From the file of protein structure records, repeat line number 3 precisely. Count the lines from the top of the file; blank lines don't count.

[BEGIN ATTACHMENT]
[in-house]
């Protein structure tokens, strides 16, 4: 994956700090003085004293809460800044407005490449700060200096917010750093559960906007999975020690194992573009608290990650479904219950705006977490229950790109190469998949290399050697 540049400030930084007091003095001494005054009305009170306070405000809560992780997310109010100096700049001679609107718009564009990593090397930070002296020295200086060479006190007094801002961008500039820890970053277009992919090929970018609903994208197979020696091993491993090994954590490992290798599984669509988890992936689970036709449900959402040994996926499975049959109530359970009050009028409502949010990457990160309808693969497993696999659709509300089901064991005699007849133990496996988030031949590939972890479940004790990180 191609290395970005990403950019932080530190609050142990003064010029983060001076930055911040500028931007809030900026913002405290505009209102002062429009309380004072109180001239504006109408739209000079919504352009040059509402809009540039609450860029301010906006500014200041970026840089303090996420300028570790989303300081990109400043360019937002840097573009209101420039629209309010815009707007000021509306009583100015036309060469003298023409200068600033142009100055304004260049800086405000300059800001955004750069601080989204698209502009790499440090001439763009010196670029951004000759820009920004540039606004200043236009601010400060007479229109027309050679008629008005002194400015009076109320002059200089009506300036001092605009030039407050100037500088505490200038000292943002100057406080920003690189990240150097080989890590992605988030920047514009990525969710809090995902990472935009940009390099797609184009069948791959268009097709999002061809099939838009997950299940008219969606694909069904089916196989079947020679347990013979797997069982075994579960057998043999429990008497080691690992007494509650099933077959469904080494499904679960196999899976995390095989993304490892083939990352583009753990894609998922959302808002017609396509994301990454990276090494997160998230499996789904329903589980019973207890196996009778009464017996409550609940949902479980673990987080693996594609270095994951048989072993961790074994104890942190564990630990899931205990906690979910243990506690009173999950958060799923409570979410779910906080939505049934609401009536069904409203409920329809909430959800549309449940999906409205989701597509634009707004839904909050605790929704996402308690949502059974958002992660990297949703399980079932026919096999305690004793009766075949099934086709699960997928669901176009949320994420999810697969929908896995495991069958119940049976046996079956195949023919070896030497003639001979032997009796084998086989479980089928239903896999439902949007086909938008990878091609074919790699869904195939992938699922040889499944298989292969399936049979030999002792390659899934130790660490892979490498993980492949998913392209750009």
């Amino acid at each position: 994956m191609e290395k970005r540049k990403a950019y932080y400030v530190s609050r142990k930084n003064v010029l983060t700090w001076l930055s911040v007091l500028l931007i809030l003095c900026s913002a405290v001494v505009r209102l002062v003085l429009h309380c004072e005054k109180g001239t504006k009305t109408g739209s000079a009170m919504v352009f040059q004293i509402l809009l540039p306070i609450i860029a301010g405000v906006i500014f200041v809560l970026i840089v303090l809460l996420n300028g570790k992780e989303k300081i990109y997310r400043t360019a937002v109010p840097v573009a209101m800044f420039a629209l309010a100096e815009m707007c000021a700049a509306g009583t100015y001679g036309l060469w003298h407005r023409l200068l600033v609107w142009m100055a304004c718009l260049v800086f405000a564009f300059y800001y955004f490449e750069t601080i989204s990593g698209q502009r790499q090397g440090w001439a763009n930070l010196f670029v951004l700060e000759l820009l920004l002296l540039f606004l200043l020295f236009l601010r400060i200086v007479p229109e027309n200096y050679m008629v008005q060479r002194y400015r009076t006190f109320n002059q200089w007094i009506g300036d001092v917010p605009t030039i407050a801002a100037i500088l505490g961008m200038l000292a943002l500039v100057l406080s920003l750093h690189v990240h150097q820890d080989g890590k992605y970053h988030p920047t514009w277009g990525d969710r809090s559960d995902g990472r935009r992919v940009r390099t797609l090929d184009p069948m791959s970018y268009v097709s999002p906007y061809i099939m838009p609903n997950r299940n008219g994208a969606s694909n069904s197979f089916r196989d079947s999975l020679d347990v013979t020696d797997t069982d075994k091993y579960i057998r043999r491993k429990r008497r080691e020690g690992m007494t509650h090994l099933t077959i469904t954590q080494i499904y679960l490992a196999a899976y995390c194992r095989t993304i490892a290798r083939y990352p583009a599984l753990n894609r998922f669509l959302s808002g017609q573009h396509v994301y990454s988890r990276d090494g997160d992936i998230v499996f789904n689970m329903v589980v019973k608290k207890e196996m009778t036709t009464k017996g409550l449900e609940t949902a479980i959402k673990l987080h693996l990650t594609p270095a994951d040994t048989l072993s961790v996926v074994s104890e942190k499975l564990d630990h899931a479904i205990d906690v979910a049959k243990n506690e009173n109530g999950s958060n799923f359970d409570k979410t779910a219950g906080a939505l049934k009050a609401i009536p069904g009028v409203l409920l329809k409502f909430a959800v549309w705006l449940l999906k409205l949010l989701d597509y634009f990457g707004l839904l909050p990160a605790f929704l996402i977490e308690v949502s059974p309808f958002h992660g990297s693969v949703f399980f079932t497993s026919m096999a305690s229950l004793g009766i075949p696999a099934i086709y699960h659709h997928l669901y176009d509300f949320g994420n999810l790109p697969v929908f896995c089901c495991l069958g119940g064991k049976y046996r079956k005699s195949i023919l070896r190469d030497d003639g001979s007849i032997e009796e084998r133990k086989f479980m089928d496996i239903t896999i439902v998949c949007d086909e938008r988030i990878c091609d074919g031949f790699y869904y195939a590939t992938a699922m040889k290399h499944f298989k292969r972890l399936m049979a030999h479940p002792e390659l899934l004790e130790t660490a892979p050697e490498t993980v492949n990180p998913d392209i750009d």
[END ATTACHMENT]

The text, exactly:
């Amino acid at each position: 994956m191609e290395k970005r540049k990403a950019y932080y400030v530190s609050r142990k930084n003064v010029l983060t700090w001076l930055s911040v007091l500028l931007i809030l003095c900026s913002a405290v001494v505009r209102l002062v003085l429009h309380c004072e005054k109180g001239t504006k009305t109408g739209s000079a009170m919504v352009f040059q004293i509402l809009l540039p306070i609450i860029a301010g405000v906006i500014f200041v809560l970026i840089v303090l809460l996420n300028g570790k992780e989303k300081i990109y997310r400043t360019a937002v109010p840097v573009a209101m800044f420039a629209l309010a100096e815009m707007c000021a700049a509306g009583t100015y001679g036309l060469w003298h407005r023409l200068l600033v609107w142009m100055a304004c718009l260049v800086f405000a564009f300059y800001y955004f490449e750069t601080i989204s990593g698209q502009r790499q090397g440090w001439a763009n930070l010196f670029v951004l700060e000759l820009l920004l002296l540039f606004l200043l020295f236009l601010r400060i200086v007479p229109e027309n200096y050679m008629v008005q060479r002194y400015r009076t006190f109320n002059q200089w007094i009506g300036d001092v917010p605009t030039i407050a801002a100037i500088l505490g961008m200038l000292a943002l500039v100057l406080s920003l750093h690189v990240h150097q820890d080989g890590k992605y970053h988030p920047t514009w277009g990525d969710r809090s559960d995902g990472r935009r992919v940009r390099t797609l090929d184009p069948m791959s970018y268009v097709s999002p906007y061809i099939m838009p609903n997950r299940n008219g994208a969606s694909n069904s197979f089916r196989d079947s999975l020679d347990v013979t020696d797997t069982d075994k091993y579960i057998r043999r491993k429990r008497r080691e020690g690992m007494t509650h090994l099933t077959i469904t954590q080494i499904y679960l490992a196999a899976y995390c194992r095989t993304i490892a290798r083939y990352p583009a599984l753990n894609r998922f669509l959302s808002g017609q573009h396509v994301y990454s988890r990276d090494g997160d992936i998230v499996f789904n689970m329903v589980v019973k608290k207890e196996m009778t036709t009464k017996g409550l449900e609940t949902a479980i959402k673990l987080h693996l990650t594609p270095a994951d040994t048989l072993s961790v996926v074994s104890e942190k499975l564990d630990h899931a479904i205990d906690v979910a049959k243990n506690e009173n109530g999950s958060n799923f359970d409570k979410t779910a219950g906080a939505l049934k009050a609401i009536p069904g009028v409203l409920l329809k409502f909430a959800v549309w705006l449940l999906k409205l949010l989701d597509y634009f990457g707004l839904l909050p990160a605790f929704l996402i977490e308690v949502s059974p309808f958002h992660g990297s693969v949703f399980f079932t497993s026919m096999a305690s229950l004793g009766i075949p696999a099934i086709y699960h659709h997928l669901y176009d509300f949320g994420n999810l790109p697969v929908f896995c089901c495991l069958g119940g064991k049976y046996r079956k005699s195949i023919l070896r190469d030497d003639g001979s007849i032997e009796e084998r133990k086989f479980m089928d496996i239903t896999i439902v998949c949007d086909e938008r988030i990878c091609d074919g031949f790699y869904y195939a590939t992938a699922m040889k290399h499944f298989k292969r972890l399936m049979a030999h479940p002792e390659l899934l004790e130790t660490a892979p050697e490498t993980v492949n990180p998913d392209i750009d």